PORTAGE, Wis. - Authorities in Columbia County are investigating what they're calling a spike in overdoses over the past two weeks.
The Sheriff's Office says there were four deaths in a six-day period from August 30th to September 5th, while the Portage Police Department has responded to four overdoses since the start of the month, with one 23-year-old woman dying.
Portage Police Chief Ken Manthey says they believe the recent overdoses are due to heroin being mixed with fentanyl, which makes the drug 50 times stronger and increases the risk of overdose. Manthey says it's also causing police and first responders to use more of the antidote Naloxone, also known as Narcan, to revive people who have overdosed.
"Before, if someone overdosed, usually one dose of Narcan would bring them back around," said Manthey. "Now we're seeing two, three, four or more doses of Narcan to bring those people back around, so it shows how strong this drug is."
The Columbia County Sheriff's Department says their location, with Portage serving as a major Interstate intersection, plays a significant factor in the amount of drugs coming through the area.
"It's more prevalent here because the roads that come through our communities, we're a central hub," said Detective Lt. Rodger Brandner. "We're close to the cities of Milwaukee and Madison and we've seen a huge drug problem in Columbia County for decades. The problem has spiraled into heroin addiction, and that's the main problem right now."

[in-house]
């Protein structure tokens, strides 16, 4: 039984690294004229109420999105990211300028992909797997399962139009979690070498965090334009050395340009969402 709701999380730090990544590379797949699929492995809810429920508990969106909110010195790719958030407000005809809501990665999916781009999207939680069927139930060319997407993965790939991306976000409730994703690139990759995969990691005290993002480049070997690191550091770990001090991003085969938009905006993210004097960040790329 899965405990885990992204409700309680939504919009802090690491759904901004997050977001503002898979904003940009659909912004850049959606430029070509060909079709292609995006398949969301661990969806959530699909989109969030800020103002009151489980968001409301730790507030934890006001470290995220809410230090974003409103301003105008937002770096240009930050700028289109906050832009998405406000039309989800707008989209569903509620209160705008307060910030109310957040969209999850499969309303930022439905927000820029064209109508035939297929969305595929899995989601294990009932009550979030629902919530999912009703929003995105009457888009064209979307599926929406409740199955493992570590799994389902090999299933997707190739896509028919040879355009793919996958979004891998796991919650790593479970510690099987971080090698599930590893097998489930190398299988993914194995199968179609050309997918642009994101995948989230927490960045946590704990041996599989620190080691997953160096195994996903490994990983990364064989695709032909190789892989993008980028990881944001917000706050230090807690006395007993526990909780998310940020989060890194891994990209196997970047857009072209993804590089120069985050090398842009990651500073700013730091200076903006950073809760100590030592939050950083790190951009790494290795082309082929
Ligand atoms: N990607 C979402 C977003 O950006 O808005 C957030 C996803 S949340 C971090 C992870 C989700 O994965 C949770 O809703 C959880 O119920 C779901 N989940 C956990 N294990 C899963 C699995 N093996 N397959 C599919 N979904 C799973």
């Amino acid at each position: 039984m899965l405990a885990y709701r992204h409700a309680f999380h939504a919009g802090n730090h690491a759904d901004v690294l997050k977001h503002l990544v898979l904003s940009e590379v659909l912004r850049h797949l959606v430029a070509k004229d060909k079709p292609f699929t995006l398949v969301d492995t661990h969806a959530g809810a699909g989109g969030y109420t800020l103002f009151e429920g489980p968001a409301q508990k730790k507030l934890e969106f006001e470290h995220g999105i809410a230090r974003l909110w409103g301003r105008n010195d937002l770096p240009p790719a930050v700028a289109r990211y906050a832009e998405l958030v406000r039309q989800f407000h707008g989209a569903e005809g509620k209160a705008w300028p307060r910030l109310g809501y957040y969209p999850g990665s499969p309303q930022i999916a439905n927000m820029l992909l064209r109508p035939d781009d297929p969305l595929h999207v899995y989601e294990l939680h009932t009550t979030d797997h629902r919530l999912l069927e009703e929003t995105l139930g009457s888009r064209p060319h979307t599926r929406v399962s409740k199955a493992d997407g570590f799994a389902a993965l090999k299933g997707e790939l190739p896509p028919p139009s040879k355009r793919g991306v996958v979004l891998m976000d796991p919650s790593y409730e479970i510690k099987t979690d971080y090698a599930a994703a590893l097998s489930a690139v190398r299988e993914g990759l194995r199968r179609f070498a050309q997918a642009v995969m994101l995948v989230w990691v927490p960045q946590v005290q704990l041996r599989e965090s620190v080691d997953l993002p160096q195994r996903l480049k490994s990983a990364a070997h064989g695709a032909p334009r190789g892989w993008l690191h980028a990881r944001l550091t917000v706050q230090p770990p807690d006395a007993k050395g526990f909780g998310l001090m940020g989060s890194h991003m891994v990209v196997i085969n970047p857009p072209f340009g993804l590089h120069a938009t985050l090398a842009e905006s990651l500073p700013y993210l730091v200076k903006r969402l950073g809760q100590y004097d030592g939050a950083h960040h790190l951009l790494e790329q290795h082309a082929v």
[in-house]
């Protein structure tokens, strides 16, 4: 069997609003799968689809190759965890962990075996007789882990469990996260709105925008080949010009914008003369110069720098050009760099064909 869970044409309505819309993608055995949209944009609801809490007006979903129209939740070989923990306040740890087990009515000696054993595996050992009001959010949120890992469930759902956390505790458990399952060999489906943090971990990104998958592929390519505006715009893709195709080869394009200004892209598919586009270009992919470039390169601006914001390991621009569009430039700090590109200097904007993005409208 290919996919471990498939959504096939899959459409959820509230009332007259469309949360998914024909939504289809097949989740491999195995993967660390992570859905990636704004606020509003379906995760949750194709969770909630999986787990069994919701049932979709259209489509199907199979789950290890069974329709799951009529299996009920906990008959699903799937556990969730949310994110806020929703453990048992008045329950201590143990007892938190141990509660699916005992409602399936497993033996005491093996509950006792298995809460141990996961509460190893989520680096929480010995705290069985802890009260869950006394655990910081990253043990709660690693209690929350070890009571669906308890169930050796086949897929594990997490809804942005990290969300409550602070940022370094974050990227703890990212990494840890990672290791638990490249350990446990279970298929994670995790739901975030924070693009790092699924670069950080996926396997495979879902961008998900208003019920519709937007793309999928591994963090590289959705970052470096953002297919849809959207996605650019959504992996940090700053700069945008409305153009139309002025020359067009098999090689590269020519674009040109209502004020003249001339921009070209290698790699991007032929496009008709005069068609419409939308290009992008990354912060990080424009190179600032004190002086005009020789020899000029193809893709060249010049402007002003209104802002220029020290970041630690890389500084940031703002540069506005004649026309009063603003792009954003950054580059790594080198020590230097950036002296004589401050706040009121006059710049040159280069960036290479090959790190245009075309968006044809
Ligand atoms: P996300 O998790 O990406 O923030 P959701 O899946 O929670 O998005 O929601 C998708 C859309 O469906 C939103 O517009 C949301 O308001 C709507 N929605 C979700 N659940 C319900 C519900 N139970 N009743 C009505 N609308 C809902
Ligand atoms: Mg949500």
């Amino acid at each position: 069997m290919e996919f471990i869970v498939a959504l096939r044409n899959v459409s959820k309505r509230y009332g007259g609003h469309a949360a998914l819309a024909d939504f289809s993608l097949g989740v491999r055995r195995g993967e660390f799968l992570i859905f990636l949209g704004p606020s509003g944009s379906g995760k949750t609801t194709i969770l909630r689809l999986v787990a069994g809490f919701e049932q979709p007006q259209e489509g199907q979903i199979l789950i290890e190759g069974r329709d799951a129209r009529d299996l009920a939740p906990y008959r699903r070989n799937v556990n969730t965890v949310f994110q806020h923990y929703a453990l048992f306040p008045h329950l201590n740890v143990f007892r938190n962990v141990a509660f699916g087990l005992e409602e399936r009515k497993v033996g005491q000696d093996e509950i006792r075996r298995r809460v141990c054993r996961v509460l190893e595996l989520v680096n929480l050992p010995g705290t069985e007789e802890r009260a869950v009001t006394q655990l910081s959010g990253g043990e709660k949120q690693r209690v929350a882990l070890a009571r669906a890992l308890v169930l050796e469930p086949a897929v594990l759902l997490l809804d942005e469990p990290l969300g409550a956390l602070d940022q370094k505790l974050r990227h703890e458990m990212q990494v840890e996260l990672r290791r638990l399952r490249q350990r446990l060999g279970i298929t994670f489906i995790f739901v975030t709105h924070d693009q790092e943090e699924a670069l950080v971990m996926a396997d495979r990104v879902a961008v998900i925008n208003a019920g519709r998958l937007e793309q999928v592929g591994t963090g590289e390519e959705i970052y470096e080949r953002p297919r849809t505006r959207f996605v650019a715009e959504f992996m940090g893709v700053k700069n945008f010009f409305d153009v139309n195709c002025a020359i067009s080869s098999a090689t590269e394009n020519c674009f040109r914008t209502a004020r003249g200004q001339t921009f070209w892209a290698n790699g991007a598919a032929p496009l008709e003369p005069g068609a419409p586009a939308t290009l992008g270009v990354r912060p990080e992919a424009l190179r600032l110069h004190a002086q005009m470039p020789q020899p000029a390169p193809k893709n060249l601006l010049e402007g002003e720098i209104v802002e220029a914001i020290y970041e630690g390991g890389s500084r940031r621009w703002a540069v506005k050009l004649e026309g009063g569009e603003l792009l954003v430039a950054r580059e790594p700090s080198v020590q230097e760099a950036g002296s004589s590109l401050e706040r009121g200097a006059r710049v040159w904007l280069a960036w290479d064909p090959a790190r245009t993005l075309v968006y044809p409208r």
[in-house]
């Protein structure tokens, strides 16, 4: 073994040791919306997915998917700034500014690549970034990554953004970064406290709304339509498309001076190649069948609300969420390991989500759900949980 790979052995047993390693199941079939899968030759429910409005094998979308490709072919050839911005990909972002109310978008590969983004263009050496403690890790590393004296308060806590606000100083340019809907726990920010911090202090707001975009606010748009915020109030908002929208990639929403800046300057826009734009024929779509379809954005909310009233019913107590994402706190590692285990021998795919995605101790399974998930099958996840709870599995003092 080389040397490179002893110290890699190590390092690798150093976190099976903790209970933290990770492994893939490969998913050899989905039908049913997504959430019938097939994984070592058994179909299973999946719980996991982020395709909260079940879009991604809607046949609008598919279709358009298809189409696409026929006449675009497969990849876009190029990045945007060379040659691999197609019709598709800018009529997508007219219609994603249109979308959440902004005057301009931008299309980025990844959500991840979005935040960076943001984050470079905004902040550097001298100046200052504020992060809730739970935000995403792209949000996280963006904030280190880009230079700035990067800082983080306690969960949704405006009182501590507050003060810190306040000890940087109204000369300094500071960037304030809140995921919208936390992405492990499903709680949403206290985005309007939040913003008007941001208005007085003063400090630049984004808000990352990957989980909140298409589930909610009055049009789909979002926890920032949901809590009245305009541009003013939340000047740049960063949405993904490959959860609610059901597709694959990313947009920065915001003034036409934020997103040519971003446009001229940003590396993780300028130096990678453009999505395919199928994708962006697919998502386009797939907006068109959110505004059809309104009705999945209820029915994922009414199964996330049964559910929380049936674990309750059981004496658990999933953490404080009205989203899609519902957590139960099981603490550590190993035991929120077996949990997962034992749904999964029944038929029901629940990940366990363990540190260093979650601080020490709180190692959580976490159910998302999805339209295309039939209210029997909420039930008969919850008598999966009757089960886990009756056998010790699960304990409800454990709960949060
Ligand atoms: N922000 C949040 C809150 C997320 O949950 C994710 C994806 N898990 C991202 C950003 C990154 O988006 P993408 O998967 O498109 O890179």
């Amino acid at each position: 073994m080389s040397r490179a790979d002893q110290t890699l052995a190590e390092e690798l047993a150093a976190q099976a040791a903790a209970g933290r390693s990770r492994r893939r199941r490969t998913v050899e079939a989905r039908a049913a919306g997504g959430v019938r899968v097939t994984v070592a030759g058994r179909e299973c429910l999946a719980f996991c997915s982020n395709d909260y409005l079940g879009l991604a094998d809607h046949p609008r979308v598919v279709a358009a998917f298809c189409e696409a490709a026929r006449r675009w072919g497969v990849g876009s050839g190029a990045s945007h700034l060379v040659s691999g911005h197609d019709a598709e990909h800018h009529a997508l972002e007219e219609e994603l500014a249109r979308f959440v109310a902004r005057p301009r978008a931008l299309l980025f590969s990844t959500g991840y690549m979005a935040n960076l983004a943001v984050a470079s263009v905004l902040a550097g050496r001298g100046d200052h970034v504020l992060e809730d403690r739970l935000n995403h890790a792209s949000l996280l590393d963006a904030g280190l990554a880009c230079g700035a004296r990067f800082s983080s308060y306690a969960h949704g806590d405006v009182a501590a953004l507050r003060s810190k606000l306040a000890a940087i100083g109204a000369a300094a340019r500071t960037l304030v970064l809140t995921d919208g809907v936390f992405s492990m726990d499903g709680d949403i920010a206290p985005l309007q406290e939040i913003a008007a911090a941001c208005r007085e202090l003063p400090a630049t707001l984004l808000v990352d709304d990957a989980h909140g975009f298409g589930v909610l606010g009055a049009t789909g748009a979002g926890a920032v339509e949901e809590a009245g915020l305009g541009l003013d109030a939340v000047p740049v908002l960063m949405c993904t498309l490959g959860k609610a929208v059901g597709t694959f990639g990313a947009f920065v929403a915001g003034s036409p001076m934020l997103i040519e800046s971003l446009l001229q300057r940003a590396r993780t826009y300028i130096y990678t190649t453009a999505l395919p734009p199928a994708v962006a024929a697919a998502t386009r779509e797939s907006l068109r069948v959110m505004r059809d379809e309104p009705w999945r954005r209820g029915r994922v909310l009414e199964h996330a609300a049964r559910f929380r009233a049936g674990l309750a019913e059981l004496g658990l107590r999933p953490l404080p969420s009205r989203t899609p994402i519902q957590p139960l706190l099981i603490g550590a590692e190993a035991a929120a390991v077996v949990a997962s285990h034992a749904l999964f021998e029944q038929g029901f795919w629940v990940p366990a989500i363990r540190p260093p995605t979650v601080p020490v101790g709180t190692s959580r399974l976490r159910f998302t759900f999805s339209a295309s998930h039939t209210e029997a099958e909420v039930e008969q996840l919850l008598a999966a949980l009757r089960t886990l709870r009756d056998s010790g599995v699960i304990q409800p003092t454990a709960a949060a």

Manthey says law enforcement is being forced into a difficult situation.
"Some people say, 'You shouldn't be locking people up.' I get that, but there's a fine line here," said Manthey. "I've had parents tell me, 'Ken, the only time I can sleep is when my kids are locked up, because otherwise I'm worried they were going to die of an overdose.'"
As an alternative to locking up addicts, Columbia County has set up a drug treatment court. People can apply to be a part of the program, which tries to curb their addictions and may allow them to have a reduced sentence or lesser charge.
The County has also organized an initiative called Prevention and Response Columbia County, or PARCC, to help addicts get the help they need. Out of that effort, a Medication Assisted Treatment Coordinator was hired to help those people access treatment for their addictions.
Those involved with PARCC say it's made a difference in the community, even if there's been a recent uptick in overdoses.
"We have a much larger support network in place than we had three years ago," said PARCC member Tom Drury. "Had it not been for these efforts, you have to ask where we would be. The problem would be worse."
Earlier this week, Columbia County's Health and Human Services board approved some new proposals for more resources to keep those efforts going. Despite the work being done to fight the opioid epidemic, Drury and others involved say they need more support from those above the county level.
"Local and county governments by themselves are not going to have the resources to properly address this problem. We've got to rely on the state and federal government," said Drury.
Columbia County is starting to see some of that help from the state level, recently receiving a $350,000 grant to pay for staff and help recovering addicts stay on track, while also helping the county pay for medication that can curb cravings.
"We're not going to arrest our way out of this," said Chief Manthey. "It's the whole community we need to come together."
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